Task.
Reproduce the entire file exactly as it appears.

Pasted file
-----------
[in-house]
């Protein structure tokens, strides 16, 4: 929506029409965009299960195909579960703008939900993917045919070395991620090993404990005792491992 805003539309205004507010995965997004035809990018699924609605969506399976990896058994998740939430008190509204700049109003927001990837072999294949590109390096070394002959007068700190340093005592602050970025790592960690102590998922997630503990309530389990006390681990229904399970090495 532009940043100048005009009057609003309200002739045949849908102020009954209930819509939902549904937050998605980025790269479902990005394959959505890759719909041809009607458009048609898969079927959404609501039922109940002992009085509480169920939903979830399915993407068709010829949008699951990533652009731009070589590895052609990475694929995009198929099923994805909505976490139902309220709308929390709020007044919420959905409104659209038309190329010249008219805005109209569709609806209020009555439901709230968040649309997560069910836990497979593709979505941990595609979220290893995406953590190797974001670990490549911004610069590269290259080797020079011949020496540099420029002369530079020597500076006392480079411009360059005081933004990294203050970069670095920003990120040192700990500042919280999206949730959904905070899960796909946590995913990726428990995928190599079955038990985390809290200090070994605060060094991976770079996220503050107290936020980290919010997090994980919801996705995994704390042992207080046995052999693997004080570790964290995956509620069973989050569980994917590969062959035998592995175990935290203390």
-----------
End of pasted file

[in-house]
């Protein structure tokens, strides 16, 4: 929506029409965009299960195909579960703008939900993917045919070395991620090993404990005792491992 805003539309205004507010995965997004035809990018699924609605969506399976990896058994998740939430008190509204700049109003927001990837072999294949590109390096070394002959007068700190340093005592602050970025790592960690102590998922997630503990309530389990006390681990229904399970090495 532009940043100048005009009057609003309200002739045949849908102020009954209930819509939902549904937050998605980025790269479902990005394959959505890759719909041809009607458009048609898969079927959404609501039922109940002992009085509480169920939903979830399915993407068709010829949008699951990533652009731009070589590895052609990475694929995009198929099923994805909505976490139902309220709308929390709020007044919420959905409104659209038309190329010249008219805005109209569709609806209020009555439901709230968040649309997560069910836990497979593709979505941990595609979220290893995406953590190797974001670990490549911004610069590269290259080797020079011949020496540099420029002369530079020597500076006392480079411009360059005081933004990294203050970069670095920003990120040192700990500042919280999206949730959904905070899960796909946590995913990726428990995928190599079955038990985390809290200090070994605060060094991976770079996220503050107290936020980290919010997090994980919801996705995994704390042992207080046995052999693997004080570790964290995956509620069973989050569980994917590969062959035998592995175990935290203390």